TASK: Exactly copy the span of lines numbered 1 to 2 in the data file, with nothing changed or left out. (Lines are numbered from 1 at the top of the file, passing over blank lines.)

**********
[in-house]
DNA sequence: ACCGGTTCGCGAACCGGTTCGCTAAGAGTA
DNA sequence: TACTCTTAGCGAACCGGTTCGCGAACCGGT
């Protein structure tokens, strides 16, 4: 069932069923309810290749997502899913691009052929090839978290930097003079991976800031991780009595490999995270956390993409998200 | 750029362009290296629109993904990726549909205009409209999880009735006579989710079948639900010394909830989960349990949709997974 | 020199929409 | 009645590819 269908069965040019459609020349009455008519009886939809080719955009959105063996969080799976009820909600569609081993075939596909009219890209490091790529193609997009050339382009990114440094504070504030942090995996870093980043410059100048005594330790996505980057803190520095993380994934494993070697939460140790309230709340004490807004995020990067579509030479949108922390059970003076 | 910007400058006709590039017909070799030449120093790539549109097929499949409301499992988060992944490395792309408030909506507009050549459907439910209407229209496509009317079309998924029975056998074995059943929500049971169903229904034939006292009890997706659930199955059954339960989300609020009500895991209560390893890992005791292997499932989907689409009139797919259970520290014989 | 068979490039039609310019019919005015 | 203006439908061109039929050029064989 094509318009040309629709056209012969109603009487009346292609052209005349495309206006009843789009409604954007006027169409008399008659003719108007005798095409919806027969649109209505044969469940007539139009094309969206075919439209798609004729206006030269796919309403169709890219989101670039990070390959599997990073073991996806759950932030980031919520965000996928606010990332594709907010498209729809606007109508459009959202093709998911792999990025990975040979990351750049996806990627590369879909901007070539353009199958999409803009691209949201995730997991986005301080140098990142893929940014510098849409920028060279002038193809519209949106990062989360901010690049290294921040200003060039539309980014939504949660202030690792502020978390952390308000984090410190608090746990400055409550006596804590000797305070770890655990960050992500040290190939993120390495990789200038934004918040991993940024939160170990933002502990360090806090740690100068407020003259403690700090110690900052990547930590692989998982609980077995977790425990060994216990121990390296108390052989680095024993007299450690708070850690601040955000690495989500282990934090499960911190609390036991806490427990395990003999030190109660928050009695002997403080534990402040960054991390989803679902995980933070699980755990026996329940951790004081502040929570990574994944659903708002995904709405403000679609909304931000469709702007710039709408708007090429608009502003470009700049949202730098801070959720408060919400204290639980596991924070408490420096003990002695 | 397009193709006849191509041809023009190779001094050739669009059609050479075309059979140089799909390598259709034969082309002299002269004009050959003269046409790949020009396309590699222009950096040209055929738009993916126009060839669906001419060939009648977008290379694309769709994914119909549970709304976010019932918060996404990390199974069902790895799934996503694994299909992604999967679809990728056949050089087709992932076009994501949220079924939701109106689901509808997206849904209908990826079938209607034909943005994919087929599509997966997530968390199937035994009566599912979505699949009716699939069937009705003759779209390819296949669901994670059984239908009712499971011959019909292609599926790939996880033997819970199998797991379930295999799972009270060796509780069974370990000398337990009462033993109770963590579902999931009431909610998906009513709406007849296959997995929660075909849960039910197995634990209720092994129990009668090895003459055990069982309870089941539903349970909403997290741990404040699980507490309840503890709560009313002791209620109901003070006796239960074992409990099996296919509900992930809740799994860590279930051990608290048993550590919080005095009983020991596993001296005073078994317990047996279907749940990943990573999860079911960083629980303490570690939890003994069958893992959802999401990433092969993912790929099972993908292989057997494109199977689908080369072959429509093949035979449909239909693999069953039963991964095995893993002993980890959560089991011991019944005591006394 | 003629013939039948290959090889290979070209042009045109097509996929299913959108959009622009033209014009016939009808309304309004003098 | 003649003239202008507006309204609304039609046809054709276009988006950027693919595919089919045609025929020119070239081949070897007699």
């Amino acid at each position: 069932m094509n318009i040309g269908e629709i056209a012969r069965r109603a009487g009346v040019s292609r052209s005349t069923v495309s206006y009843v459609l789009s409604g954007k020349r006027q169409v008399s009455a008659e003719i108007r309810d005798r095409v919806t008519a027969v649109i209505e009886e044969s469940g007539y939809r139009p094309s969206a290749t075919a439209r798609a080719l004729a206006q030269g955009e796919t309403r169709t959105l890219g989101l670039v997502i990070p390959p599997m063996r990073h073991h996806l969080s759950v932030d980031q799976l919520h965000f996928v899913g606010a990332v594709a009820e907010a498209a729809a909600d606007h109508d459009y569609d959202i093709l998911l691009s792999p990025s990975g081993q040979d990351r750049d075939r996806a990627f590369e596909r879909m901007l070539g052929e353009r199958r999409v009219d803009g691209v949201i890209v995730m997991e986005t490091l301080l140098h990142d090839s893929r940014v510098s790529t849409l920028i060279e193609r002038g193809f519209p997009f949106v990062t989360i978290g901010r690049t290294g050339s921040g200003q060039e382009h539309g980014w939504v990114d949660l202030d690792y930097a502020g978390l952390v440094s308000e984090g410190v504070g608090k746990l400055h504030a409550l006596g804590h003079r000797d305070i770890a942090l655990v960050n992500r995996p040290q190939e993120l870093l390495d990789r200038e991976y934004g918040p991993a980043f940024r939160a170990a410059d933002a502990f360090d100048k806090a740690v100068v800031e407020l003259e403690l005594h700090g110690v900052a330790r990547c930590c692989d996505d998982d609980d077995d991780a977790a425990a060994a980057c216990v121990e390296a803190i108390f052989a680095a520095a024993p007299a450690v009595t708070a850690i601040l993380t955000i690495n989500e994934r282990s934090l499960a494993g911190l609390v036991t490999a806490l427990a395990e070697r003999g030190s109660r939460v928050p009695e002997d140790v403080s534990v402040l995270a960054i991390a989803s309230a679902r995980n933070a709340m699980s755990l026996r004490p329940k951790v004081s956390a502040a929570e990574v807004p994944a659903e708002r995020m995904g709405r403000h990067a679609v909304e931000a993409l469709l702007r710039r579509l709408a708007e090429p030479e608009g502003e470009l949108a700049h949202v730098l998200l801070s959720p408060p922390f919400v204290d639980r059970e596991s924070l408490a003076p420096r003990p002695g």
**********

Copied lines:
[in-house]
DNA sequence: ACCGGTTCGCGAACCGGTTCGCTAAGAGTA